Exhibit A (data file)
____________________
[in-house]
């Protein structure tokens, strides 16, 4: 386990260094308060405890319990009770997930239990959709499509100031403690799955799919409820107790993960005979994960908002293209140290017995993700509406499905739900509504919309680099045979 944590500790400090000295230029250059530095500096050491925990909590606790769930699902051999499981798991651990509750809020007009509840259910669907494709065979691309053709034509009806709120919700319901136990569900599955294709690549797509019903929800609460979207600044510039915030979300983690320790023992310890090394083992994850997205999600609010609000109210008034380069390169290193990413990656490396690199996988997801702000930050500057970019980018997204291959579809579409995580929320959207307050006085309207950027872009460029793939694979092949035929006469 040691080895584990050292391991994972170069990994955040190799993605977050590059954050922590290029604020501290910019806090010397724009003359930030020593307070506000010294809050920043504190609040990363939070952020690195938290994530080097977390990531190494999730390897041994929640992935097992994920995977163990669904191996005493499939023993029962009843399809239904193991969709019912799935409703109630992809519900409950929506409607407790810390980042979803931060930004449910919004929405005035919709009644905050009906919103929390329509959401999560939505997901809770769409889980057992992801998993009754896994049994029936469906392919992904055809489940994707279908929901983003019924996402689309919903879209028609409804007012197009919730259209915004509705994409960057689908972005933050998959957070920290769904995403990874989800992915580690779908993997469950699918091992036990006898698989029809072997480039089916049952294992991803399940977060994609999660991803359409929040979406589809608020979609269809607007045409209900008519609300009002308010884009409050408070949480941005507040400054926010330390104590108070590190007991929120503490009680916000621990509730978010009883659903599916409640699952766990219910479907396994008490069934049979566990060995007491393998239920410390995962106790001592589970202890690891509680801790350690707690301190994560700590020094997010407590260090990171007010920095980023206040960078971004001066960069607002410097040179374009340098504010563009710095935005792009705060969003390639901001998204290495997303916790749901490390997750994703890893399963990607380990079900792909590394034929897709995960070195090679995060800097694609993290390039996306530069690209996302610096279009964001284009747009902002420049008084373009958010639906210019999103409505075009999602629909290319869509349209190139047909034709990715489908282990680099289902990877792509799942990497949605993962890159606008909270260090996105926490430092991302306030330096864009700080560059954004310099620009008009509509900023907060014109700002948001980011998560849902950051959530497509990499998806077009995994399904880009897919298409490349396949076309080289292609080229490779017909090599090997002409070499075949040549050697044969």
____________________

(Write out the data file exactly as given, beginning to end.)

[in-house]
């Protein structure tokens, strides 16, 4: 386990260094308060405890319990009770997930239990959709499509100031403690799955799919409820107790993960005979994960908002293209140290017995993700509406499905739900509504919309680099045979 944590500790400090000295230029250059530095500096050491925990909590606790769930699902051999499981798991651990509750809020007009509840259910669907494709065979691309053709034509009806709120919700319901136990569900599955294709690549797509019903929800609460979207600044510039915030979300983690320790023992310890090394083992994850997205999600609010609000109210008034380069390169290193990413990656490396690199996988997801702000930050500057970019980018997204291959579809579409995580929320959207307050006085309207950027872009460029793939694979092949035929006469 040691080895584990050292391991994972170069990994955040190799993605977050590059954050922590290029604020501290910019806090010397724009003359930030020593307070506000010294809050920043504190609040990363939070952020690195938290994530080097977390990531190494999730390897041994929640992935097992994920995977163990669904191996005493499939023993029962009843399809239904193991969709019912799935409703109630992809519900409950929506409607407790810390980042979803931060930004449910919004929405005035919709009644905050009906919103929390329509959401999560939505997901809770769409889980057992992801998993009754896994049994029936469906392919992904055809489940994707279908929901983003019924996402689309919903879209028609409804007012197009919730259209915004509705994409960057689908972005933050998959957070920290769904995403990874989800992915580690779908993997469950699918091992036990006898698989029809072997480039089916049952294992991803399940977060994609999660991803359409929040979406589809608020979609269809607007045409209900008519609300009002308010884009409050408070949480941005507040400054926010330390104590108070590190007991929120503490009680916000621990509730978010009883659903599916409640699952766990219910479907396994008490069934049979566990060995007491393998239920410390995962106790001592589970202890690891509680801790350690707690301190994560700590020094997010407590260090990171007010920095980023206040960078971004001066960069607002410097040179374009340098504010563009710095935005792009705060969003390639901001998204290495997303916790749901490390997750994703890893399963990607380990079900792909590394034929897709995960070195090679995060800097694609993290390039996306530069690209996302610096279009964001284009747009902002420049008084373009958010639906210019999103409505075009999602629909290319869509349209190139047909034709990715489908282990680099289902990877792509799942990497949605993962890159606008909270260090996105926490430092991302306030330096864009700080560059954004310099620009008009509509900023907060014109700002948001980011998560849902950051959530497509990499998806077009995994399904880009897919298409490349396949076309080289292609080229490779017909090599090997002409070499075949040549050697044969």